Established in 1989, the Raine Study is one of the world’s oldest and longest-running pre-birth longitudinal cohort health studies.
It has followed the same group of 2,900 pregnant women (Generation 1, recruited to the study at 18 weeks pregnant between 1989 and 1991) and their 2,868 babies (Generation 2) since before they were born. It has grown to include a sub-cohort of 107 grandmothers of the original Raine Study children (Generation 0) and will also include the offspring of the original babies (Generation 3, 800+ and counting).
The original babies born into the study (Generation 2) have now taken part in 18 follow-up studies over the last 34 years. With the addition of the Generation 3 cohort, existing data can be applied in new ways to enable intergenerational research never before possible.
Headquartered in Perth, the Raine Study is a joint venture between the five Western Australian universities + Telethon Kids Institute and the Women & Infants Research Foundation, with additional support from the Raine Medical Research Foundation, Lotterywest, the Stan Perron Charitable Foundation, the Channel 7 Telethon Trust, the McCusker Charitable Foundation, Flinders University, the University of Newcastle. Raine Study data is utilised by researchers nationally and around the world to explore topics ranging from the safety of ultrasound to child health, asthma and allergies, mental health, fertility, cardiometabolic health, vision, hearing, sleep and much more.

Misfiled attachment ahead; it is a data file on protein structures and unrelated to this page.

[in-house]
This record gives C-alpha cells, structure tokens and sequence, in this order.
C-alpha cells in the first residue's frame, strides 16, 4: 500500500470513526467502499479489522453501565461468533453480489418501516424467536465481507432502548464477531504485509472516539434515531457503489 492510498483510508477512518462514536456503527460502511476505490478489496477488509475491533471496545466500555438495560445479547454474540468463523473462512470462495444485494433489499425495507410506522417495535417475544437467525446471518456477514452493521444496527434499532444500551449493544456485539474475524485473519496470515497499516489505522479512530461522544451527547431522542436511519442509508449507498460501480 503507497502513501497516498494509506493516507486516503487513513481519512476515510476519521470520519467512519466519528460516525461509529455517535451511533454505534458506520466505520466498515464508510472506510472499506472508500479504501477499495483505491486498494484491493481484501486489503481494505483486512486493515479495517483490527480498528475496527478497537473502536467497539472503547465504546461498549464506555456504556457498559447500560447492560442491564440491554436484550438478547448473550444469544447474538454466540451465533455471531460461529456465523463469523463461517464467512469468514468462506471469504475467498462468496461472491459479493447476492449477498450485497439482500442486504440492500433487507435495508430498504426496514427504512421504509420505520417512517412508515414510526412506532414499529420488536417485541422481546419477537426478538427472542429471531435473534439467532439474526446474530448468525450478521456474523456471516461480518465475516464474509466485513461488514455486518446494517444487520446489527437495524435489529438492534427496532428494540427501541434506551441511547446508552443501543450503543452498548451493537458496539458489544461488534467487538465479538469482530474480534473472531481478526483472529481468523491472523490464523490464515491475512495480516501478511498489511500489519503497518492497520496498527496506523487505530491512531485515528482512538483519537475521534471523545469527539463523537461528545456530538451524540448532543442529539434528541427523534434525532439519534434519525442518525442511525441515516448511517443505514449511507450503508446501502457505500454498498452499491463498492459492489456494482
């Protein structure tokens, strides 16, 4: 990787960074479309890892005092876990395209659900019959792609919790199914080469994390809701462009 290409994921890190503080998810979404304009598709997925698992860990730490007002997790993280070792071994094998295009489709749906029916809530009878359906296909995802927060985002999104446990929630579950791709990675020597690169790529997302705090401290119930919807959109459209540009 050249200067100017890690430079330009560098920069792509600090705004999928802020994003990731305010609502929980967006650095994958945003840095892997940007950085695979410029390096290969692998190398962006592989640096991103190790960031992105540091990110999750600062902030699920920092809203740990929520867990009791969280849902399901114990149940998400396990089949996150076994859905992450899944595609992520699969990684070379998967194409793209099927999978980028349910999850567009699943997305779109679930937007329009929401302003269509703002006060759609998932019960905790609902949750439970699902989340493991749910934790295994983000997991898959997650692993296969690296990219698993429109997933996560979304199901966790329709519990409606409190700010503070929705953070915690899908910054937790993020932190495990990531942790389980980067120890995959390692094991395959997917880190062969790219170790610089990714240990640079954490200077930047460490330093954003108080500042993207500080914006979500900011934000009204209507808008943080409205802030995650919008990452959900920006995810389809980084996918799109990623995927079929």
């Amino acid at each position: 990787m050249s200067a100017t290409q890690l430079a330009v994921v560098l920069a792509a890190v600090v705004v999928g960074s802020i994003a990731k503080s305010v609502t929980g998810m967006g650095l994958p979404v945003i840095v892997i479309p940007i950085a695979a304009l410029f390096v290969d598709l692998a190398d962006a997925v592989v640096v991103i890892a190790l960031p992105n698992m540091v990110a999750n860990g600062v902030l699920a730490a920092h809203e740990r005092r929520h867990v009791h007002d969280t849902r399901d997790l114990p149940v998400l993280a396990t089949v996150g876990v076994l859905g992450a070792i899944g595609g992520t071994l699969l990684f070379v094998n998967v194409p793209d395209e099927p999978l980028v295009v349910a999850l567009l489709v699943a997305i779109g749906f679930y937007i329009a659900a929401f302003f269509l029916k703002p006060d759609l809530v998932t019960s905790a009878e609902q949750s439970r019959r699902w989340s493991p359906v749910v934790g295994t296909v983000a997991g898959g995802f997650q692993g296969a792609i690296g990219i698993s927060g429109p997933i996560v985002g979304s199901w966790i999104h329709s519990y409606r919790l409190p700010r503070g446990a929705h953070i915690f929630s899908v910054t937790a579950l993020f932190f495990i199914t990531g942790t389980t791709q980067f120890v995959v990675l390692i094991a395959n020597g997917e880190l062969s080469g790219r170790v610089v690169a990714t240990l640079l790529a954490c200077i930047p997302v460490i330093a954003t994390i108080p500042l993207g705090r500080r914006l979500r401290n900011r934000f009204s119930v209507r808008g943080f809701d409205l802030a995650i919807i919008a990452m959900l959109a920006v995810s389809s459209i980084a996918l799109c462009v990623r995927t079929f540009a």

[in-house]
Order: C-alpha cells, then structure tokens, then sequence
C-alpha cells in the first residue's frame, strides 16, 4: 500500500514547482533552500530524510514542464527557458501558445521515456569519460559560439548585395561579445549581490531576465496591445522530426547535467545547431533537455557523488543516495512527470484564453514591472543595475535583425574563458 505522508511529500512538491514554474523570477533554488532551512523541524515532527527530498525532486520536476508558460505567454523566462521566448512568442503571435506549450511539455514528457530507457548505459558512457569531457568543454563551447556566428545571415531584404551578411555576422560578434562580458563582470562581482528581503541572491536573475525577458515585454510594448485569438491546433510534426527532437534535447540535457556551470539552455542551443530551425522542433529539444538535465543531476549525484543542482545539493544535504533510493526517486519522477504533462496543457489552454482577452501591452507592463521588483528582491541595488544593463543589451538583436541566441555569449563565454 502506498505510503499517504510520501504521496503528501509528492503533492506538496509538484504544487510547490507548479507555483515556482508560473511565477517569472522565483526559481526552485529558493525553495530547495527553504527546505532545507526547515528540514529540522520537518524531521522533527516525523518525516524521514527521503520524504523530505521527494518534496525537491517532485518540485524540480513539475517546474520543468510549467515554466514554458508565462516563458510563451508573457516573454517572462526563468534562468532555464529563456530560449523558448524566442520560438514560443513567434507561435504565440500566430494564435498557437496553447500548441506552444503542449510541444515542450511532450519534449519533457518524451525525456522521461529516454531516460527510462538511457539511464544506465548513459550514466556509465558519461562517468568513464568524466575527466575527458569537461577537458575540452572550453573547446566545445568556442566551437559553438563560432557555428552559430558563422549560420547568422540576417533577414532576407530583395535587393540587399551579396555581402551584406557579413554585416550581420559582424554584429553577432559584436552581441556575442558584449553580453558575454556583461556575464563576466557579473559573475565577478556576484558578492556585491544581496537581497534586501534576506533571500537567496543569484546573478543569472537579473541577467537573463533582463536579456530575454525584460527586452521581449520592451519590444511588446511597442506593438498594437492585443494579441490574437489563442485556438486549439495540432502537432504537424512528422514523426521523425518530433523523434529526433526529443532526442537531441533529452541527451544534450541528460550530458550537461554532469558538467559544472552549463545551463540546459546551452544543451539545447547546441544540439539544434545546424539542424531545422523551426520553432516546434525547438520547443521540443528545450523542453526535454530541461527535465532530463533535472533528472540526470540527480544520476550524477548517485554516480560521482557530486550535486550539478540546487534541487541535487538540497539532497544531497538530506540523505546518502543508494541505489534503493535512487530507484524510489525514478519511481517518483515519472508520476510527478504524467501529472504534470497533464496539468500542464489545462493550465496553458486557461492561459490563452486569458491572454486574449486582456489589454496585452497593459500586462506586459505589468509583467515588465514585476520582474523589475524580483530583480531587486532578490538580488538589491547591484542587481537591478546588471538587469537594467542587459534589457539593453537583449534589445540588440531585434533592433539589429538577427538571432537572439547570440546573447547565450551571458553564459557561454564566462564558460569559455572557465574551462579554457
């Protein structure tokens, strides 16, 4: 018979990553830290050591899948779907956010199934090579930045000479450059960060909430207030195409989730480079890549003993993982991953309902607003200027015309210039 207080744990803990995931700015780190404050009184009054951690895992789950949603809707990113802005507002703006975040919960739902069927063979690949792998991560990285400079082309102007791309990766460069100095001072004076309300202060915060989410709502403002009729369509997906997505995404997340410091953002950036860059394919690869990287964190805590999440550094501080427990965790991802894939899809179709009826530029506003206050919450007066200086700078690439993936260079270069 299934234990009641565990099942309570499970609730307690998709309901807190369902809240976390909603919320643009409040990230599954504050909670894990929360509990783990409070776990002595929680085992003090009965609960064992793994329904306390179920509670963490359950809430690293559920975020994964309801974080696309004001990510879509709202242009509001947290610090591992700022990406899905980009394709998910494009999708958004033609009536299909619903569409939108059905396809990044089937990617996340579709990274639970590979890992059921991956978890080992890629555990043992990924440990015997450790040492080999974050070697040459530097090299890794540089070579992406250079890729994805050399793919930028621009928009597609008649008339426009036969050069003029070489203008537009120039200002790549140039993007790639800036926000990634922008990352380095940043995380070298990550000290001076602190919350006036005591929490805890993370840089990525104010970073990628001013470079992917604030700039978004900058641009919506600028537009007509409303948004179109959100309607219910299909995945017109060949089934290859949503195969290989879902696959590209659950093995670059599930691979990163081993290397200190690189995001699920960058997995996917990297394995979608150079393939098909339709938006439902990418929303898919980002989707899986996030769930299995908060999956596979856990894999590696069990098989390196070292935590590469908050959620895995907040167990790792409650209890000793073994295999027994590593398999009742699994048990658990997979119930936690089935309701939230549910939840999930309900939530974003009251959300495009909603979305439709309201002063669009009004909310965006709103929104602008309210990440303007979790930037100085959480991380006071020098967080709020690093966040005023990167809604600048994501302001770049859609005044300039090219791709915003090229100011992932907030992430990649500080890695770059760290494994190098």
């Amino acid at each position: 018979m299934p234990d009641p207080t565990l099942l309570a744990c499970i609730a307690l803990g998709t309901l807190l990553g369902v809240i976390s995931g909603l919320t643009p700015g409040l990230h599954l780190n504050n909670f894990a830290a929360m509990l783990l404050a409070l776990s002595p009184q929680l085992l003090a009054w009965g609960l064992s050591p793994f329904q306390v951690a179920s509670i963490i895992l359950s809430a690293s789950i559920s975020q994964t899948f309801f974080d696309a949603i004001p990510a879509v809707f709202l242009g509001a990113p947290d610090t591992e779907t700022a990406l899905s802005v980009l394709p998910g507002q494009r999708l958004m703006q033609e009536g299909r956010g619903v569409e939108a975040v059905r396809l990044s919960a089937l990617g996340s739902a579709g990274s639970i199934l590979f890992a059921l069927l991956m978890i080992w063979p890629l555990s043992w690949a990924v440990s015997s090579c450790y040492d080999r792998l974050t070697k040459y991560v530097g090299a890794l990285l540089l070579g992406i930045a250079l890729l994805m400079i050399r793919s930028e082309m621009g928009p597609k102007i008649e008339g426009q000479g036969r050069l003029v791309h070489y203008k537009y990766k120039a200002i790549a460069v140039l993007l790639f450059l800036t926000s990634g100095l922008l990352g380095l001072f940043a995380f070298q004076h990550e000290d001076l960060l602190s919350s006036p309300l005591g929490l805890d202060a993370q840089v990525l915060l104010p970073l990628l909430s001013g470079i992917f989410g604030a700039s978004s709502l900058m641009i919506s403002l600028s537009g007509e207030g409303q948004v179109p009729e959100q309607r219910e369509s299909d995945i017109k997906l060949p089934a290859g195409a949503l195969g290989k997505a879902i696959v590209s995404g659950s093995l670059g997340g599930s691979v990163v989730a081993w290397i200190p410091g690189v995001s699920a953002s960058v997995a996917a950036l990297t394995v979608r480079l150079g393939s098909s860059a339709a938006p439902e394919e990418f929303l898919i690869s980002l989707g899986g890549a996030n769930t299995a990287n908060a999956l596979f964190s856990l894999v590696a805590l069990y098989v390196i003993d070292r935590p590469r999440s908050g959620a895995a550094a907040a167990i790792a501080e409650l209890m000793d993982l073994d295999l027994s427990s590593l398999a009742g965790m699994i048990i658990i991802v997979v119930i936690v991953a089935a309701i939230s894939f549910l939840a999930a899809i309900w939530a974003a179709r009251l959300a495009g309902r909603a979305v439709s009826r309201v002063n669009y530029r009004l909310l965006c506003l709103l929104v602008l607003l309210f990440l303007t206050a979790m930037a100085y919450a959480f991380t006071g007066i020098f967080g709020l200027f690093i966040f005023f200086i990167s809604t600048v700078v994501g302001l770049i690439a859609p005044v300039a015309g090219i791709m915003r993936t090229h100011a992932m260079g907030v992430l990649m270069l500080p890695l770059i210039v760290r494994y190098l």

The Raine Study’s 18th follow-up study, known as the Generations Follow-Up, commenced in early 2023. For the first time ever, the Raine Study will collect consistent measures from both the original children born into the Raine Study and the parents who were recruited when 18 weeks pregnant. It will also collect age-appropriate measures from all current and future offspring of the original Raine Study babies as part of this same follow-up study.
This will enable researchers to expand their study of the early life determinants of health and wellbeing to include long-term health factors across multiple generations of the same families. They will have access to a complete lifetime of health data for a generation of parents which can be used to conduct health research that has never been possible.